There are no more than 10,000 people in the country who possess Google Glass (those high-tech spectacles that allow wearers to take pictures and video and search the web with the sound of their voice). Still, restaurants are wasting no time banning them.
After a woman said she was assaulted by “Google Glass haters” in a San Francisco bar in February, another restaurant in the area, The Sycamore, and its sister spot The Willows, proactively banned the devices altogether. “There’s no law currently on the books,” says Tim Ryan, co-owner. “It seemed to us that asking people to remove them before entering our restaurant was the best solution.” Reactions to the ban, he says, have been “extremely positive across the board.”
Seattle restaurateur David Meinart drew a mountain of media attention when he declared The 5 Point Cafe, his diner and dive bar, a “No Google Glass Zone” last March, even before the technology was released. “It started out as a little bit of a joke,” Meinart says, but the rule remains in place at 5 Point and his four other restaurants to protect customers’ privacy. “Lots of people are thanking us,” says Meinart. “A lot of people are saying they’re going to come because of [the policy].”
The smackdown on Google Glass is just the latest straw man in restaurants’ tug-of-war between embracing technology (and the buzz customers’ social media posts can fuel) and policing it. Existing policies take a carrot or stick approach, from discounts—Eva’s in Los Angeles offers 5 percent off the bill for guests who check their cellphones at the front desk—to fines. Others fall somewhere in between: When guests want to take photographs of the food at David Bouley’s restaurant in New York City, the staff will escort them to the kitchen to snap away as the plates come out so as not to disturb other guests, the chef told The New York Times; the policy is similar uptown at Daniel Boulud’s fine-dining flagship. Other operators encourage cellphone use with contests or deals for customers who post photos from the restaurant or “check in” on social media.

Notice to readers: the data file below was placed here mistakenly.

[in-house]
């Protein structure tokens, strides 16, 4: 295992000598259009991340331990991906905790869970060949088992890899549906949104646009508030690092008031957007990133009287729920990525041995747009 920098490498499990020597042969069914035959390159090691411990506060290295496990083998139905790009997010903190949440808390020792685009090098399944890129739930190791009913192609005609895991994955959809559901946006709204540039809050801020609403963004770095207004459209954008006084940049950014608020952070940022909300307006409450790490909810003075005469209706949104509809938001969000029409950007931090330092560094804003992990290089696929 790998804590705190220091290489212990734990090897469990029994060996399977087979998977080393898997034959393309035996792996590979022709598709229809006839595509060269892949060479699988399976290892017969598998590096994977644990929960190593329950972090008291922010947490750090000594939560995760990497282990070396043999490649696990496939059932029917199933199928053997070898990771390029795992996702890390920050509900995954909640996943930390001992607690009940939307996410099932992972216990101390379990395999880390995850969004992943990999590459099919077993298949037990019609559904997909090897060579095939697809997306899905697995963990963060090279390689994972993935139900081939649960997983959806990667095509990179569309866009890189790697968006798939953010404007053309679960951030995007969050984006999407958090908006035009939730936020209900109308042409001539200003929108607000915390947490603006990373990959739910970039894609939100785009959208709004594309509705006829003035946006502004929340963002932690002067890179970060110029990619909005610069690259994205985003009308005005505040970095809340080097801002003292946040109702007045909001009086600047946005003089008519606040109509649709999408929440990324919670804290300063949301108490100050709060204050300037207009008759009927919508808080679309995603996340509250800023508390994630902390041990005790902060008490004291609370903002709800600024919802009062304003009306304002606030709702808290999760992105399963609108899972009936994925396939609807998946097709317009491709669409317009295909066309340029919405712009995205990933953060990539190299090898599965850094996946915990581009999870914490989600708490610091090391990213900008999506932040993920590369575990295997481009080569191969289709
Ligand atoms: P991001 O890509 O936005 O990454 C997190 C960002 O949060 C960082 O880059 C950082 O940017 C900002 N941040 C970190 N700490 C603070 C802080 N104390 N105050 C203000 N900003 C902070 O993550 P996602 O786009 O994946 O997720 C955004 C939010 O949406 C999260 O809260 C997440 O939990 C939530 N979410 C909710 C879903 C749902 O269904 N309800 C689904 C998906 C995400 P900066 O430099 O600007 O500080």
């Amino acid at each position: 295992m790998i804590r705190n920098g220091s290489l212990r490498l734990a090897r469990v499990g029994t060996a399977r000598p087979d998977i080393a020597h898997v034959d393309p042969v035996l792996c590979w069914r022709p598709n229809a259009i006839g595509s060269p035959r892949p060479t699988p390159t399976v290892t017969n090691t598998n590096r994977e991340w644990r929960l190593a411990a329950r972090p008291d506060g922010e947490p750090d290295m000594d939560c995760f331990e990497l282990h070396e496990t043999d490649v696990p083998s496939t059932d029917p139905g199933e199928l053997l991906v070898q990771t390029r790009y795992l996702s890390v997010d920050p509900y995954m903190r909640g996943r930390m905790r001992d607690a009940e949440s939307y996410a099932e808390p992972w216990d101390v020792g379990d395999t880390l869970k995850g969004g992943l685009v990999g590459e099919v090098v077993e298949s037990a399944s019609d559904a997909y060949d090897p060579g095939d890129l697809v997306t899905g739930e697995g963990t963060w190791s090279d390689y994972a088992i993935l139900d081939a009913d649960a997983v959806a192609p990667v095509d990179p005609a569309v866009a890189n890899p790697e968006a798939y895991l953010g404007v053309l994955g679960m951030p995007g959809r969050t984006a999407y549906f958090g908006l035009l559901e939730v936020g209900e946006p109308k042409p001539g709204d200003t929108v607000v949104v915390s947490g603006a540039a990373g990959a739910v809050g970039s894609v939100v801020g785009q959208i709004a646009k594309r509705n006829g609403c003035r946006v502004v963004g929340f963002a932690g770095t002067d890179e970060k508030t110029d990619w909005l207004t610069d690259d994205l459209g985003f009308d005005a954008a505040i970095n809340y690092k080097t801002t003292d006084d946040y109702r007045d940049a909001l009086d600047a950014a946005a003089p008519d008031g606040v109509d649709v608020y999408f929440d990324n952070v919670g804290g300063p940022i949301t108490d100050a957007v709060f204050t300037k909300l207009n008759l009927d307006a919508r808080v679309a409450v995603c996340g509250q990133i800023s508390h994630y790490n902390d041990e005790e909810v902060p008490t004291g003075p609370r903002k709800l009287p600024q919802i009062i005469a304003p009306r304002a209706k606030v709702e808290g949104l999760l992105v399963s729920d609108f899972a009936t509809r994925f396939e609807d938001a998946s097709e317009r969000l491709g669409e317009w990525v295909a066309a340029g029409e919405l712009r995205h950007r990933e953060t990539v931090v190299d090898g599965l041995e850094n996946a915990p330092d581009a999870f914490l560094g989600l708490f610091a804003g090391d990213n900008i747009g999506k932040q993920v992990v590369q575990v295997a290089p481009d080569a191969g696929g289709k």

While the bans may draw criticism from technophiles, sentiment appears to be largely on the operators’ side. A 2013 study on civility by Weber Shandwick and Powell Tate found that 86 percent of adults consider it uncivil when someone you are eating a meal with is on their phone. Although he doesn’t ban cellphones in his restaurants, Meinart can relate: “I think there’s going to be a time when there are bars or restaurants that are no technology—no cellphones, no Wi-Fi—just so people can unhook and interact with one another,” he says. “There’s a total place for that and I’m in support of it. There’s also a place for bars where all the tech geeks hang out.”
Words you should know
Because “tweeting” and “sexting” are so five minutes ago.
|Google’s term for “rude or creepy” Google Glass wearers||Snubbing someone by looking at your phone||Post food pics to Instagram; also a popular hashtag|